Fig. 4

Morel Lavallee lesion (common site) and Coronal CT view of the lesion

Direct injury to the cutaneous layers may result in necrosis of the skin overlying the degloved area. It can also occur on a delayed basis secondary to swelling of the degloved cavity, resulting in ischemia of the overlying skin [16]. To prevent potential complications such as, secondary infection and necrosis, early diagnosis and intervention are needed. In our series, skin necrosis was developed only in two cases with open DSTI and was not evident in the closed type of injuries. Although, skin necrosis was commonly considered as a complication of closed degloving injury, it was not observed in any of the patients in our series.

The primary management approach for DSTI ranges from optimal preservation of individual structure to early primary definitive skin cover, superior skin cover, early return of function and secondary procedures, if required [5]. Particularly, various modalities for the treatment of open DSTI include simple debridement with repair to more complex procedures like flaps, skin grafts, free tissue transfer, replantation or revascularization depending on the site, extent, severity and availability of the treatment. In our series, nearly 74 % of the cases with the open type and 20 % of the closed type of DSTI underwent primary debridement and closure. Plastic surgery consultation was sought in 26 (23 open and 3 closed) DSTIs cases due to wound complexity which necessitated a complex wound management including flap coverage and skin reconstruction.

Vacuum-assisted closure is an advanced management therapy often used to cover open degloving wounds of the lower-limb [1719]. Utility of this device to develop the wound bed for grafting gained wide applicability which is directly applied to the wound to promote granulation tissue formation and skin grafting [18]. The present study showed that thirty four patients who needed serial debridement and washout due to re-accumulation were benefitted with an early wound closure from VAC therapy.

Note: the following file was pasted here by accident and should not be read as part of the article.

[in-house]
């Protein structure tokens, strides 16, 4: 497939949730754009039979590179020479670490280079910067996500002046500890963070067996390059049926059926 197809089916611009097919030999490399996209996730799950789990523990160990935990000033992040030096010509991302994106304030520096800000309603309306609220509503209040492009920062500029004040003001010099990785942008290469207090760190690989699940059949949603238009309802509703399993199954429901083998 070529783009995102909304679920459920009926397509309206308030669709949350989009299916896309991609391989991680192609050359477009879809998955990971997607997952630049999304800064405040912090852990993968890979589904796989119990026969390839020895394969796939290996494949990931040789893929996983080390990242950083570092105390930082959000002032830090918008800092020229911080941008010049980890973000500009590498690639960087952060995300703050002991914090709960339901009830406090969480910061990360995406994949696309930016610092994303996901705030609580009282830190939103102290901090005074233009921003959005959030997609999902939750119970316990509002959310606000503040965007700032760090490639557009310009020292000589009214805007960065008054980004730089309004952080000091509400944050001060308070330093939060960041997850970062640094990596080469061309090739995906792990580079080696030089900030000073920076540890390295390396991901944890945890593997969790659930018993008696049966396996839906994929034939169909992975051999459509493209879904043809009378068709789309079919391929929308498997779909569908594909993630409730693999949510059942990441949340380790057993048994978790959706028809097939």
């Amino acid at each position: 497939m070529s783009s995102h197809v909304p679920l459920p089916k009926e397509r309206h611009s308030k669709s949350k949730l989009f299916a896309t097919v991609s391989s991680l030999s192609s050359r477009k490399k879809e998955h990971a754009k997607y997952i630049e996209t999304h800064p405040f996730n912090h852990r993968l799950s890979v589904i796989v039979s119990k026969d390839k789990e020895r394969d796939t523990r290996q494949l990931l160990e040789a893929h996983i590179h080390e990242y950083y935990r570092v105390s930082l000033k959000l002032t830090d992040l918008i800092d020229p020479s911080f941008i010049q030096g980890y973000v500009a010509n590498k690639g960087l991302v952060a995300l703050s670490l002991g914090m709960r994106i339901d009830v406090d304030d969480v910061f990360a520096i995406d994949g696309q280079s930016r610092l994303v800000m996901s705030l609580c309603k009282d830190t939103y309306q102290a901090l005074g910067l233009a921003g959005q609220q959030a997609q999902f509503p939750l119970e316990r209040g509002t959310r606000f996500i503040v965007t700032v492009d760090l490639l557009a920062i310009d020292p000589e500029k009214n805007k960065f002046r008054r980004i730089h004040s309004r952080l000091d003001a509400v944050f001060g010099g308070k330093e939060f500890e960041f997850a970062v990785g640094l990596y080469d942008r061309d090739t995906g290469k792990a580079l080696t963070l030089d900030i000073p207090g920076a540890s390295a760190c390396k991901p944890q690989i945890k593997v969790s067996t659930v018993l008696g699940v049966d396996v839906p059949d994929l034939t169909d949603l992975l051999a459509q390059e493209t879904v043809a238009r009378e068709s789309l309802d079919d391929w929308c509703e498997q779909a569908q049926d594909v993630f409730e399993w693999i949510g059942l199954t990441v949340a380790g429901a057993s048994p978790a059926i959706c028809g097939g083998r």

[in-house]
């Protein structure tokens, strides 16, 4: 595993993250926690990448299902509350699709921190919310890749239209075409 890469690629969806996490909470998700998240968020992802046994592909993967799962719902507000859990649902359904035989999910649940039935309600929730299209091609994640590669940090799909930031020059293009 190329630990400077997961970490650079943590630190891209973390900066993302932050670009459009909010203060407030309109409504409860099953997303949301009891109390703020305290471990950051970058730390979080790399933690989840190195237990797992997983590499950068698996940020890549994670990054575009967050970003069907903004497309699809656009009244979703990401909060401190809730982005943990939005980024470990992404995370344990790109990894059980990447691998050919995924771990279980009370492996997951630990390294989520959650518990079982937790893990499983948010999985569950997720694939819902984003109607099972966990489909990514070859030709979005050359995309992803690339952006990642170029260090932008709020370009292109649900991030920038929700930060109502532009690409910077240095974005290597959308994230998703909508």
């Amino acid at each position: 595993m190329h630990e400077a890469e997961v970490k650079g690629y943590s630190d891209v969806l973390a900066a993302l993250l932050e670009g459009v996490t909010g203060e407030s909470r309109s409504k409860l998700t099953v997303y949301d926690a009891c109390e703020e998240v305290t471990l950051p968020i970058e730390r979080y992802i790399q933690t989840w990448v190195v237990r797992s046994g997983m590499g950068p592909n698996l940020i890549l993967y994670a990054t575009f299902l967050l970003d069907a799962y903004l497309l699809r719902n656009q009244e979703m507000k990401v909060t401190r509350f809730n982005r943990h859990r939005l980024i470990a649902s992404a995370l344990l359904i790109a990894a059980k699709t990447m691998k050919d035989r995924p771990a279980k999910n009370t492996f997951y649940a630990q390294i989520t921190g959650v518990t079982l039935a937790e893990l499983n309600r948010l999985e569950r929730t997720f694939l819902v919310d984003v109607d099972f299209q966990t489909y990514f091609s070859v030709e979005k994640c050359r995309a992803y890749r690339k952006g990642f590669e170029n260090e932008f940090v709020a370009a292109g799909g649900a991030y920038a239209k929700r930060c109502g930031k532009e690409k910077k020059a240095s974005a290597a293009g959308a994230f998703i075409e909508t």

Management of closed DSTI is more challenging due to lack of evidence-based guidelines, these injuries are either treated by non-operative therapy or percutaneous and operative techniques. In our study, majority of patients with closed DSTI (78 %) underwent conservative treatment. Hak et al [9] performed open debridement of the Morel-Lavallée lesion with the incision placed close to the middle of the degloved area with thorough exploration for possible loculations. However, due to high incidence of complications such as re-accumulation of hematoma, wound breakdown and infection, the authors left the wound open post debridement [9]. A retrospective study by Nickerson et al [20] reported various treatment options for Morel-Lavallée lesions or closed DSTI such as compression wraps or observation, percutaneous aspiration or operative management with incision/drainage and formal debridement of skin and soft tissues. The authors observed that aspiration of more than 50 mL of fluid from Morel-Lavallée lesions was more frequent among lesions that recurred (83 %) as compared to those that resolved (33 %). Therefore, it has been recommend that aspiration of more than 50 mL of fluid from a Morel-Lavallée lesion should prompt operative intervention [20]. However, data of Morel-Lavallée lesions were not documented in the present series. Although, we did not quantify the initial drained amount of fluid in simple drainages, recurrent collection was observed in patients with initial copious drainage. Such patients should undergo repeated drainages and ultimately required proper debridement. The mortality rate was higher in closed type of degloving injuries. Notably, severe associated injuries such as traumatic brain injury and pelvic fracture were predominant in fatal cases which in fact were the contributing factors for increased mortality in closed DSTI. In addition, severe associated injuries may also lead to increased hospital length of stay.